As we Forgive Those

“Forgiveness,” said Mark Twain, “is the fragrance the violet sheds on the heel that has crushed it.” In that sentence is all the paradox of forgiveness. Forgiveness is not justice; we emphasize the claims for justice, for righting the wrongs of racism, patriarchy, imperialism, but forgiveness works, when it does, by sidestepping claims for justice. Forgiveness does not undo the harm caused by the original wrongdoing. The violet is still crushed. But some of its essence remains on the heel that has crushed it. Forgiveness. Reconciliation. How do we deal with these things? UUs can duck these questions, we can say those are issues for orthodox Christians to work out, but I think we miss a lot of chances for doing good in the world if we take that attitude. For the potential for forgiveness and reconciliation arises whenever anyone in any context does a harmful act. Which happens many times per day. And in almost any such scenario, the alternatives are to fight it out in the arena of retribution and punishment or to try to find a basis for healing and restoration. How many of us are carrying a private grievance against a family member or an exteacher or boss for some wrong inflicted by them on us decades in the past? How many of us still suffer pangs of guilt for some wrong which we caused to someone else? On the public scene, the atrocity of separating families of immigrants stems from the misguided zero tolerance policy which refuses to forgive immigrants the crime of wanting to raise their children in a land where they won’t be murdered by gangs or government. Let me say right up front that I don’t stand apart from any of you. The details do not matter, but I am standing in need of forgiveness from some people, and I stand in need of forgiving others. A minister, this minister, is human and fallible and by no means have all of my moral accounts been squared. This pulpit is set three feet above the pews but I don’t think this puts me in any superior moral position. I should also say to all you good humanists and naturalists and atheists in these pews that this particular topic has to start with Jesus, though it doesn’t end with him. Sure, trespasses and harms and human shortcomings are universal and forgiveness and reconciliation would be possible responses whether Jesus had ever lived or not, but our thinking about them is inevitably grounded in what Jesus had to say first. There are three things to note about Jesus’ take on forgiveness. First, this sermon’s title is taken from the prayer that Jesus taught his listeners to pray in the Sermon on the Mount: the faithful ask God to “forgive us our trespasses as we forgive those who trespass against us.” I emphasize the “as” because it seems to me that these two obligations are reciprocal, in a sense. Now a purely reciprocal arrangement between two parties involves each d but it is broader than that. But the forgiveness sought of God is conditioned by the forgiveness bestowed by the praying person in the second clause – “as we forgive those who trespass against us.” As we forgive others, so shall we be forgiven. The corollary to this is that if we do not forgive others, we will not be forgiven. Second, Jesus added an additional dimension to this in setting up the principles for how his disciples were to relate to one another; he made forgiveness mandatory if there was repentance. Luke 17: “If another disciple sins, you must rebuke the offender, and if there is repentance, you must forgive. 4 And if the same person sins against you seven times a day, and turns back to you seven times and says, 'I repent,' you must forgive." Seven times offense, seven times repentance means you must forgive seven times. This is tough stuff, and I bring it to you today not because I have in any way measured up to this standard, but because I believe it is the standard to which we all should aspire. This is Universalism, folks. It all makes sense if we postulate God as the embodiment of unconditional love. So we get to the third bit of Jesus, the parable of the Prodigal Son. God is here the loving father who insists on killing the fatted calf to celebrate the return of his son. But the eldest son will have none of it, for he has kept the rules and has lived obedient to his father. The eldest son makes a case based on justice, and the father answers with a case based on love, mercy and forgiveness. While we all may have a sentimental side rooting for love, mercy and forgiveness, most of us will also feel some sympathy with the eldest son here. Some of us here have children or other close relatives who have had a brush with addiction and many in that situation faced with an endless round of promises and relapses and detox will resort to tough-love strategies which rely on making the addicted person face the consequences of his choices. Christianity considers itself to have grown out of Judaism, though Judaism does not agree with this genealogy. Judaism of course has a central annual ritual dealing with sin and atonement for sin. Traditionally the sins atoned at Yom Kippur are of two kinds, sins against God and sins against fellow humans. Now the Torah contains very detailed provisions of law covering an astonishing variety of situations and acts allowed and acts prohibited in those situations. The faithful at Yom Kippur seek some mercy from their neighbors, in part, because they get very little mercy from God. God does things like destroy Sodom and Gomorrah because three of his angels were roughed up by a mob there, or destroy the world because humanity had become corrupt. This is not the open God of the Prodigal Son, and there is precious little forgiveness in the Torah. But at least there was some specificity. If you stole your neighbors cow on the second Tuesday in January last year, the ten days of atonement around Yom Kippur would allow you to make that good and aks for his forgiveness. Fast forward to the fourth century of the Common Era. St. Augustine, a Christian theologian meditating on a Jewish creation myth, the Garden of Eden, comes up with a spin called “Original Sin,” by which all of the human race is defaulted to damnation because of Adam and Eve’s sin in eating the apple. This will be interpreted to mean that babies who die after a few -2- hours of life will go to hell though they would have no conscious means of committing an actual sin. The only forgiveness which can alleviate this unjust atrocity is the sacrifice of Jesus on the cross. And even that may not work for these innocent babies. Here is where Unitarianism and Universalism part company with orthodox Christianity. If we are to follow the teachings of Jesus regarding forgiveness of sins, we must reject the sacrificial atonement theology. But I suggest that a saner course of UUs of the twenty-first century is to jettison the idea of sin altogether. The fact is that most of us do not believe in a life hereafter nor in a system of accounting for sins at the pearly gate which gets us assigned to heaven or hell. If anything is to be saved by forgiveness, by reconciling our differences, it is the coherence and sustainability of community on earth, not individual entry into the super-elite university of heaven. “Sin” seems a word tailor-made to fit into a system of rewards-and-punishments in the hereafter, but that has become is irrelevant to the way most of us live our lives. There are plenty of other concepts which adequately get the gist of wrongdoing: offense, trespass, shortcoming, crime, tort, causing harm. The trouble with original sin is that it is impossible to forgive or mediate or atone for. It is everywhere, like air. One useful concept from Eastern thinking is balance. It’s based on the assumption that there is a kind of balance to life and community, and the balance is disturbed by a wrongful act. So the goal of forgiveness or reconciliation is to restore that balance. T.S. Eliot in his masterpiece poem “Burnt Norton” wrote an arresting phrase: the stillpoint of the turning world. The world is always in motion and yet there are parts which are not in motion. Balance is not static, it is dynamic. To restore balance is to return to the still point. Another Eastern concept which is useful in thinking about forgiveness is karma. Karma does not have the personality of a God behind it; it is a purely impersonal force. If you have clear-cut your neighbor’s land in the middle of the night to enhance your own view, and the next morning your porch collapses on the plate-glass window, that might be karma at work. But notice that in this scenario, there would be no need for anyone to ask or give forgiveness. Now all of this is at a very abstract level, but if we think that forgiveness and reconciliation is a good thing we need to know how to go about it. I offer a few random suggestions. First, if you are the one seeking forgiveness, you first need to know what the person you harmed thinks happened, and what the stakes are. You may be prepared to apologize to an exspouse for an extramarital affair twenty years ago but not be aware that she believes that caused the collapse of her career or equally dire consequences. For the operative rule is that an apology is most likely to be accepted if it fully meets the offense and the harm caused in the mind of the victim. Second, forgiveness isn’t always something that happens once and for all. Sometimes forgiveness is given in doses, sometimes it is something which has to be renewed. Third, we think of forgiveness as something for a specific act or series of acts, but you can also have a kind of forgiveness for ongoing conditions. Let’s say your boss, or spouse, or daughter, or friend has some traits which drive you crazy. Maybe you need to just tell them that, choosing carefully the time and context, and so the relationship can survive. It is a risky -3- proposition, but if you succeed, you have effected forgiveness or reconciliation, its first cousin, without firing a shot. Fourth, there are no oughts in forgiveness. Despite what Jesus said or what you may take from what I say here this morning, nobody outside a troubled relationship can tell you you ought to forgive, or forgive on a specific timetable. The possibility of forgiveness arises when the burden of carrying anger for something which happened in the past becomes greater than the satisfaction of holding on to that anger. That tipping point might only be reached when one or the other party in the ruptured relationship is about to die or even has died. For fifth, anger is natural, and has a bunch of healthy uses, but in the long run can hurt the party holding on to it more than the party against whom it is directed. Real forgiveness is a freeing of both parties from the burden of that anger. And my sixth and final point is that genuine forgiveness acknowledges fully the severity of the original offense. I don’t want to wallow in or glorify suffering as the Calvinists do, but I am inclined to believe that an apology if it is to be felt as genuine has got to hurt a bit. Dietrich Bonhoeffer, the German theologian who was an opponent of Naziism, criticized his people for seeking “cheap grace,” something which had the appearance of atonement but cost nothing. When our current president pardons Phoenix Sheriff Joe Arpao, that is not an act of forgiveness, it is an endorsement of the Sheriff’s draconian policies. In a genuine forgiveness, the original offender says, what I did was wrong, and I fully accept responsibility for the ways I harmed you, and the injured person accepts that apology. Let me close with a story from my first stint as a hospital chaplain, in Charleston in the summer of 1996. A man in his early 60s had suffered a massive stroke while on one of the area beaches, and had been flown into the city by helicopter as his family gathered in the waiting room. He was on life support, but there was no possibility of rehabilitation, and we were waiting for the neurologist to arrive to confirm his condition and authorize removing the breathing tube. In the meantime a family drama was playing itself out in the waiting room. This dying man, it turned out, had had three wives, and he left number one for number two and left number two for number three. IN the waiting room was a boy in his late teens boy from the first marriage who had been estranged from his father for more than a decade. The second wife and the third wife were also there, each with a coterie of children from their own prior marriages, and the tension between the family groups was so high, I put the hospital security guard on alert in case things got physical. Finally, the neurologist arrived; he was a friend of mine who shared my love of Irish music. He authorized the discontinuance of life support, but rather than take charge of telling the families, he asked me to do it. He said, “Edmund, you’ve been a lawyer for all this time and you’re used to conflict. They don’t train us for anything like this in medical school.” So I took charge. I assembled all the relatives and told them we would not remove life support until each of them had had a chance to say goodbye to the patient. I said the first one to go in will be the teenage son from the first marriage. I suggested to him that his father might be able to hear him and maybe this was a good time to tell his father what needed to be said between them. When he came out ten minutes later, he looked like he had been through the wringer. He was pale and tears were running down his cheeks. At the sight of him, something broke in the -4- other two families. They realized that the man who had been the source of their anger and enmity was gone. Within five minutes, these women who had been so hostile that we thought the police might have to intervene were hugging each other and exchanging phone numbers. That is the kind of healing that goes by the name forgiveness. It is the kind of healing that a President of the United States once bestowed on a grieving nation by singing Amazing Grace. It is an affirmation that what we have in common as human beings counts for more in the long run than the things which divide us. And while I firmly reject the idea of original sin, I do believe the value of forgiveness is in reminding us that for the best, the most virtuous of us as for everyone else, the moral accounts will never exactly come to balance. As Portia says in the Merchant of Venice, “The quality of mercy is not strained, It falleth as the gentle rains from heaven On the place beneath. It is twice blessed: It blesseth him who gives and him who takes.” Amen. Readings for As We Forgive Those Luke 15: “11 Then Jesus said, "There was a man who had two sons. 12 The younger of them said to his father, 'Father, give me the share of the property that will belong to me.' So he divided his property between them. 13 A few days later the younger son gathered all he had and traveled to a distant country, and there he squandered his property in dissolute living. 14 When he had spent everything, a severe famine took place throughout that country, and he began to be in need. 15 So he went and hired himself out to one of the citizens of that country, who sent him to his fields to feed the pigs. 16 He would gladly have filled himself with the pods that the pigs were eating; and no one gave him anything. 17 But when he came to himself he said, 'How many of my father's hired hands have bread enough and to spare, but here I am dying of hunger! 18 I will get up and go to my father, and I will say to him, "Father, I have sinned against heaven and before you; 19 I am no longer worthy to be called your son; treat me like one of your hired hands."' 20 So he set off and went to his father. But while he was still far off, his father saw him and was filled with compassion; he ran and put his arms around him and kissed him. 21 Then the son said to him, 'Father, I have sinned against heaven and before you; I am no longer worthy to be called your son.' 22 But the father said to his slaves, 'Quickly, bring out a robe — the best one — and put it on him; put a ring on his finger and sandals on his feet. 23 And get the fatted calf and kill it, and let us eat and celebrate; 24 for this son of mine was dead and is alive again; he was lost and is found!' And they began to celebrate. 25 "Now his elder son was in the field; and when he came and approached the house, he heard music and dancing. 26 He called one of the slaves and asked what was going on. 27 He replied, 'Your brother has come, and your father has killed the fatted calf, because he has got him back safe and sound.' 28 Then he became angry and refused to go in. His father came out and began to plead with him. 29 But he answered his father, 'Listen! For all these years I have been working like a slave for you, and I have never disobeyed your command; yet you have never given me -5- even a young goat so that I might celebrate with my friends. 30 But when this son of yours came back, who has devoured your property with prostitutes, you killed the fatted calf for him!' 31 Then the father said to him, 'Son, you are always with me, and all that is mine is yours. 32 But we had to celebrate and rejoice, because this brother of yours was dead and has come to life; he was lost and has been found.'" SONG “The President Sang ‘Amazing Grace’” by Zoe Mulford 1. A young man came to a house of prayer They did not ask what brought him there, He was not friend, he was not kin, But they opened the door and let him in. And for an hour the stranger stayed, He sat with them, and seemed to pray, But then the young man drew a gun, And killed nine people, old and young. In Charleston in the month of June, The mourners gathered in a room, The President came to speak some words And the cameras rolled, and the nation heard. CHORUS But no words could say what must be said For all the living and the dead So on that day, and in that place The President sang “Amazing Grace,” The President sang “Amazing Grace.” 2. We argued where to lay the blame On one man’s hate or a nation’s shame, Some sickness of the mind or soul, And how the wounds might be made whole. CHORUS (last line: My President sang “Amazing Grace”)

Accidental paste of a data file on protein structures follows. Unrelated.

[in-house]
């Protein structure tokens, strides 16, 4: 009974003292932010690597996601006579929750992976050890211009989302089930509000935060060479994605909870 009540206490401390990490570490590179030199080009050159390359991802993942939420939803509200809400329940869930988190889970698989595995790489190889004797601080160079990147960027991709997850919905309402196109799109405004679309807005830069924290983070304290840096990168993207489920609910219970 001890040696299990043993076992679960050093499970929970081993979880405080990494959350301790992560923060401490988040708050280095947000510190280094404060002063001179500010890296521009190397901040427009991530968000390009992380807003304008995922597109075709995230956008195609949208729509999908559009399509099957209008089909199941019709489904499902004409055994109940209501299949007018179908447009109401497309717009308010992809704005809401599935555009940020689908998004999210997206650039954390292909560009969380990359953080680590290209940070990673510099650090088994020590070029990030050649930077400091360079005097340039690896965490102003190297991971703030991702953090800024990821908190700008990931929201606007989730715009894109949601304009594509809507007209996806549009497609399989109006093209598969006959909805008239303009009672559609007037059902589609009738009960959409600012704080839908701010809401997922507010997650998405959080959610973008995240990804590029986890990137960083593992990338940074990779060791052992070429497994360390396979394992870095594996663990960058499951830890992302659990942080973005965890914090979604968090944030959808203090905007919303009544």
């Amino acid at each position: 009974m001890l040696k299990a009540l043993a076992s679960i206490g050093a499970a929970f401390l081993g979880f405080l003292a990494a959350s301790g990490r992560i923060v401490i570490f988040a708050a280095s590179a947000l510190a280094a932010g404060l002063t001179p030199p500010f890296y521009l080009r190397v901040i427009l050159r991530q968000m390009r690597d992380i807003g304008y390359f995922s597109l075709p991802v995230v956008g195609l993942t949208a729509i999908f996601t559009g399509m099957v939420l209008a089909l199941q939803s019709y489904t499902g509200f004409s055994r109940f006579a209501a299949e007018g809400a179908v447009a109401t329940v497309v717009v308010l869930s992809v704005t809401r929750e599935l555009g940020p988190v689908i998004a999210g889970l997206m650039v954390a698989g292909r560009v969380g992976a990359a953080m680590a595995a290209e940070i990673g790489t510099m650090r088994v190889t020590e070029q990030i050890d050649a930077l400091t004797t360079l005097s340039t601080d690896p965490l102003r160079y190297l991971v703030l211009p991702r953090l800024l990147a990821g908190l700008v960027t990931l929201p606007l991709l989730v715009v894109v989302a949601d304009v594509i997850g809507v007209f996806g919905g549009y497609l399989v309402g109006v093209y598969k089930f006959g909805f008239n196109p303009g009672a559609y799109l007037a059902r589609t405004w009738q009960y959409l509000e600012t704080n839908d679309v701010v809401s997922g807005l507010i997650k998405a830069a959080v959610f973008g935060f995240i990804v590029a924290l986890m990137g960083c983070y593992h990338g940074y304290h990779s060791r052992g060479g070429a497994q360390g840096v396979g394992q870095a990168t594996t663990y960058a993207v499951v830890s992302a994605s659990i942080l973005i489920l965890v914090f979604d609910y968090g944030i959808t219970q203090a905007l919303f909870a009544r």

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​Sunday Service 10:30 AM

Unitarian Universalist

Meeting House of Chatham

Open Minds — Loving Hearts — Helping Hands

© 2015 UUMH of Chatham